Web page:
How to Clean Oyster Mushrooms – How to Clean Mushroom Before Cooking – Cleaning Mushrooms
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How to Clean Oyster Mushrooms – How to Clean Mushroom Before Cooking – Cleaning Mushrooms


How to Clean Oyster Mushrooms [Intro music] Let me show you how to clean oyster mushrooms, but first I have a confession to make, I’m a member of the Mycological Society in Vancouver BC. And our mushroom experts told me that oyster mushrooms are actually not mushrooms, they are bacteria that grow on dead trees. So I will leave the scientific to argue and debate about that, but for me it’s a beautiful mushroom. They grown on panels. Those are cultivated mushrooms and they come naturally in different colors, pink, yellow and gray. Of course, the gray ones are the most widely known and available. To clean those mushrooms you will need water, paper towel, and that’s it. With a damp paper towel swipe the top of the cap and the bottom of the mushroom. Then cut about half of the stems off and discard that part because this will be rubbery. Then slice the mushroom, roughly, or leave it whole if you want to have a larger piece. However, you need to know that the mushroom will quite reduce when cooked.

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5 thoughts on “How to Clean Oyster Mushrooms – How to Clean Mushroom Before Cooking – Cleaning Mushrooms

  1. The belief that mushrooms absorb a great deal of water is a popular myth, even among professional chefs. Alton Brown on his program "Good Eats" on the Food Network weighed a bowl of mushrooms before and after washing them in water and there was an insignificant difference in weight. (He didn't soak them, however, and no you should not soak mushrooms but personally I don't know anyone who does. He also used button mushrooms which are much denser than oyster mushrooms or chanterelles. The latter do absorb some water. Dry them by squeezing in a tea towel. Any remaining water can be cooked off.)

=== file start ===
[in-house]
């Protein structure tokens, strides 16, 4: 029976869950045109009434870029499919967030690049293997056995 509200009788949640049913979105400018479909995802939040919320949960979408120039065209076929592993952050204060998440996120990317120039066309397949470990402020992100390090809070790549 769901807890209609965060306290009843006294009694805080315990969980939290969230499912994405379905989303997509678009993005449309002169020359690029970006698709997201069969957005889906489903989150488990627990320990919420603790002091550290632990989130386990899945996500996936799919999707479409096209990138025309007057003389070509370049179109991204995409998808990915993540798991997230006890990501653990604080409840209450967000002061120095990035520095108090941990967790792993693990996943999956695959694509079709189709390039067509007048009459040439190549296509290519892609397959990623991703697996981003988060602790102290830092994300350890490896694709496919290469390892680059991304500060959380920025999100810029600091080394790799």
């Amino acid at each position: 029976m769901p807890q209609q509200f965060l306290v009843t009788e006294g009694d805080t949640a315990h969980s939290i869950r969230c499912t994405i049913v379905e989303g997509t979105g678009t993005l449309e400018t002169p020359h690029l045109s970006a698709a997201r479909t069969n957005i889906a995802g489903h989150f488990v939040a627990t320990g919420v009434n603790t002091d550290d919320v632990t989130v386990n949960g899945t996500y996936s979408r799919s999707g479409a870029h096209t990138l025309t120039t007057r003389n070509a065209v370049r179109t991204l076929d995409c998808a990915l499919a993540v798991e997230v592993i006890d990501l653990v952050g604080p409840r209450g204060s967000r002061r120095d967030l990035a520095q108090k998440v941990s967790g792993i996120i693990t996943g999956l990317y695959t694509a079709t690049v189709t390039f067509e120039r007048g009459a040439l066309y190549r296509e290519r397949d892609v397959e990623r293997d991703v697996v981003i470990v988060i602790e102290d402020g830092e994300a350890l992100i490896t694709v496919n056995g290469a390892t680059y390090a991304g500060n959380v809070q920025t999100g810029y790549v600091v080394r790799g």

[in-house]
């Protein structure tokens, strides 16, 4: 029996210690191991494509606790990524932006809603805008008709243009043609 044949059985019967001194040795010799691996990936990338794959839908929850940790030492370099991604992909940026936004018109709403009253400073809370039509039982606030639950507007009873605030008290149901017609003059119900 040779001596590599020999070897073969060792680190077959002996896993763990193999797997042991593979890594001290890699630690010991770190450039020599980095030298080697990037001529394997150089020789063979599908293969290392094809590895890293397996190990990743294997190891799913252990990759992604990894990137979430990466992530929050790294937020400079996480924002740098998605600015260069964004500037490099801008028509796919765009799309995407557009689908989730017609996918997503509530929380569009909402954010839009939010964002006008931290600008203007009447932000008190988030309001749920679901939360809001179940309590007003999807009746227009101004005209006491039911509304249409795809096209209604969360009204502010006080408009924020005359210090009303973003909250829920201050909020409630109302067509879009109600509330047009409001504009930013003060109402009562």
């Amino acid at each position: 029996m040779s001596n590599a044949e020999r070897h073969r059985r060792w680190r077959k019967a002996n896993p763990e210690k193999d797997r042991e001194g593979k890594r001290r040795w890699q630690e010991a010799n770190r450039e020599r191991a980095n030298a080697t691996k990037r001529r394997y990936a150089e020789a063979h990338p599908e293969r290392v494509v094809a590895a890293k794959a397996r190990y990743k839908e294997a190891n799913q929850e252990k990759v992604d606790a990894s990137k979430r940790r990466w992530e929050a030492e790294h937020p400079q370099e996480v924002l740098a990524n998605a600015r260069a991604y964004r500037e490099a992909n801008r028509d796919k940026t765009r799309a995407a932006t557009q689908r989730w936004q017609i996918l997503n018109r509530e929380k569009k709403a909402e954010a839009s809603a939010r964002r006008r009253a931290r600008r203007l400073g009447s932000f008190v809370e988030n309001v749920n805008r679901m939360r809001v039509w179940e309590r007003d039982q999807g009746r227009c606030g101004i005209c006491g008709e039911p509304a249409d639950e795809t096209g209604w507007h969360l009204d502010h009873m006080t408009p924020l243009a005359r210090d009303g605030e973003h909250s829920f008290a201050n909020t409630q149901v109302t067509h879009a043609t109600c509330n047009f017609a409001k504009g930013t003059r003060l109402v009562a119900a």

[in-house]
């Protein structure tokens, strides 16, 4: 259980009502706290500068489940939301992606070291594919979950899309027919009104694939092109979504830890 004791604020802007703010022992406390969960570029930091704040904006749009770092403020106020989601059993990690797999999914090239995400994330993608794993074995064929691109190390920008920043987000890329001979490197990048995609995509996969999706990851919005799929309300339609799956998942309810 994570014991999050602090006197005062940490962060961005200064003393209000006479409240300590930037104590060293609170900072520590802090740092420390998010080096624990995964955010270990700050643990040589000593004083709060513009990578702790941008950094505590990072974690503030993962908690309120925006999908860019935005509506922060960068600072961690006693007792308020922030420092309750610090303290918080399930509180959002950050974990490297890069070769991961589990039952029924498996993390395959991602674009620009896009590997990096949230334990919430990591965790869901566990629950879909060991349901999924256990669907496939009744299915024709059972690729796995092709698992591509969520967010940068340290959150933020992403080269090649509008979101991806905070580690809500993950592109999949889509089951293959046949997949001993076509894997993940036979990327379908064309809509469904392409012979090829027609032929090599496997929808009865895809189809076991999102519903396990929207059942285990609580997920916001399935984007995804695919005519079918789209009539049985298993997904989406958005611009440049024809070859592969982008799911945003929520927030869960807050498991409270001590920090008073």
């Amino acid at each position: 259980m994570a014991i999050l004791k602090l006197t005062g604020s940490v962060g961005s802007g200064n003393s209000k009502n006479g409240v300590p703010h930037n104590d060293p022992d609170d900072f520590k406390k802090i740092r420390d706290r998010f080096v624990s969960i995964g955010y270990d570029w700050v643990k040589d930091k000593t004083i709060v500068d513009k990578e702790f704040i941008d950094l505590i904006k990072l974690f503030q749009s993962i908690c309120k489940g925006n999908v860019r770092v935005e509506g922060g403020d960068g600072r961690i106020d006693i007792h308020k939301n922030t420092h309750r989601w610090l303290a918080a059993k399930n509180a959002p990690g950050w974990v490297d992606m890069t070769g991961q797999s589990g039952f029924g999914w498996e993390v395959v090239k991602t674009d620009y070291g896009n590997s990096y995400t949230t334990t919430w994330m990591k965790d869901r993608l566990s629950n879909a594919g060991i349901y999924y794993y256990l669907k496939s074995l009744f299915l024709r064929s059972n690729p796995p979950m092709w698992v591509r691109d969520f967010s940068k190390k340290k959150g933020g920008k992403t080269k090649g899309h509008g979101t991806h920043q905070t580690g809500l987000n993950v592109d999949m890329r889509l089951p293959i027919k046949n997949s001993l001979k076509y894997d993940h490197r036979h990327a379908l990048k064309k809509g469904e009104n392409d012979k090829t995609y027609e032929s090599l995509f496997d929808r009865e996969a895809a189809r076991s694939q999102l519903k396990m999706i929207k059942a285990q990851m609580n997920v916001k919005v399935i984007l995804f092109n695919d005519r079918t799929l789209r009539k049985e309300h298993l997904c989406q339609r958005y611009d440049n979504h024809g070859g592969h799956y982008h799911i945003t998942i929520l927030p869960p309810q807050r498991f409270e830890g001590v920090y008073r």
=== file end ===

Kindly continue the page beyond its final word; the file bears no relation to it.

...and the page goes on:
2. Pleurotus ostreatus or Oyster Mushroom is a saprobiontic fungus thus a mushroom. There are also saprobiontic bacteria but still "rose is a rose is a rose"

  3. I thought you were supposed to peel or pick apart oyster mushrooms. I'm sure there are many techniques, what are the benefits of cutting vs. picking apart?

  4. A basting brush works fine for me. To each their own I guess. If the mushrooms are wild, I'd recommend soaking them to run the bugs out of them. If they are cultivated, normally a good cleaning with a brush will suffice.

  5. There are a few things worth trying
    choose the top type – there are many available.
    grow them in the best conditions – some eg oyster muchrooms like cool humid conditions and may be placed outside (I read these and why they work on Gregs Mushroom Grower website )

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